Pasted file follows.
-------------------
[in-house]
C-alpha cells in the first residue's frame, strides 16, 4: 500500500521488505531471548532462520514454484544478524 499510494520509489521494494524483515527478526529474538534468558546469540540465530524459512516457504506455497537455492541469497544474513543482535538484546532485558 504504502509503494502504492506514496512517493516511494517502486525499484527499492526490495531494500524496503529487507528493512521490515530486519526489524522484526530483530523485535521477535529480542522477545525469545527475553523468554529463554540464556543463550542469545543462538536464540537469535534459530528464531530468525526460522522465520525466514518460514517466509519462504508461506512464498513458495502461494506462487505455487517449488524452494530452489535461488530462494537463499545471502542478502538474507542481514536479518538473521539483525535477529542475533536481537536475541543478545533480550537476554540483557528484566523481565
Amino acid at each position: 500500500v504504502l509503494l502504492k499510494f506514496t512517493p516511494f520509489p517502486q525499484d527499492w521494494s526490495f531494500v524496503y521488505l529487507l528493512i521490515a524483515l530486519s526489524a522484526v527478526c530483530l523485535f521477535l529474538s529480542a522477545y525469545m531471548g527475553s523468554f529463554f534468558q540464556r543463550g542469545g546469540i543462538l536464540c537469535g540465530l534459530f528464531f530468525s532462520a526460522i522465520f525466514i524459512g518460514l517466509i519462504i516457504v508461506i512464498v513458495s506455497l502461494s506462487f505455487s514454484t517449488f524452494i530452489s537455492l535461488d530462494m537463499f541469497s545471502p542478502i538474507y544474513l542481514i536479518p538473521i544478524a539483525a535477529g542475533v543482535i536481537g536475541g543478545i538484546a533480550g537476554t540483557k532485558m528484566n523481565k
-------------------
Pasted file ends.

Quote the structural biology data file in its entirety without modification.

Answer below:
[in-house]
C-alpha cells in the first residue's frame, strides 16, 4: 500500500521488505531471548532462520514454484544478524 499510494520509489521494494524483515527478526529474538534468558546469540540465530524459512516457504506455497537455492541469497544474513543482535538484546532485558 504504502509503494502504492506514496512517493516511494517502486525499484527499492526490495531494500524496503529487507528493512521490515530486519526489524522484526530483530523485535521477535529480542522477545525469545527475553523468554529463554540464556543463550542469545543462538536464540537469535534459530528464531530468525526460522522465520525466514518460514517466509519462504508461506512464498513458495502461494506462487505455487517449488524452494530452489535461488530462494537463499545471502542478502538474507542481514536479518538473521539483525535477529542475533536481537536475541543478545533480550537476554540483557528484566523481565
Amino acid at each position: 500500500v504504502l509503494l502504492k499510494f506514496t512517493p516511494f520509489p517502486q525499484d527499492w521494494s526490495f531494500v524496503y521488505l529487507l528493512i521490515a524483515l530486519s526489524a522484526v527478526c530483530l523485535f521477535l529474538s529480542a522477545y525469545m531471548g527475553s523468554f529463554f534468558q540464556r543463550g542469545g546469540i543462538l536464540c537469535g540465530l534459530f528464531f530468525s532462520a526460522i522465520f525466514i524459512g518460514l517466509i519462504i516457504v508461506i512464498v513458495s506455497l502461494s506462487f505455487s514454484t517449488f524452494i530452489s537455492l535461488d530462494m537463499f541469497s545471502p542478502i538474507y544474513l542481514i536479518p538473521i544478524a539483525a535477529g542475533v543482535i536481537g536475541g543478545i538484546a533480550g537476554t540483557k532485558m528484566n523481565k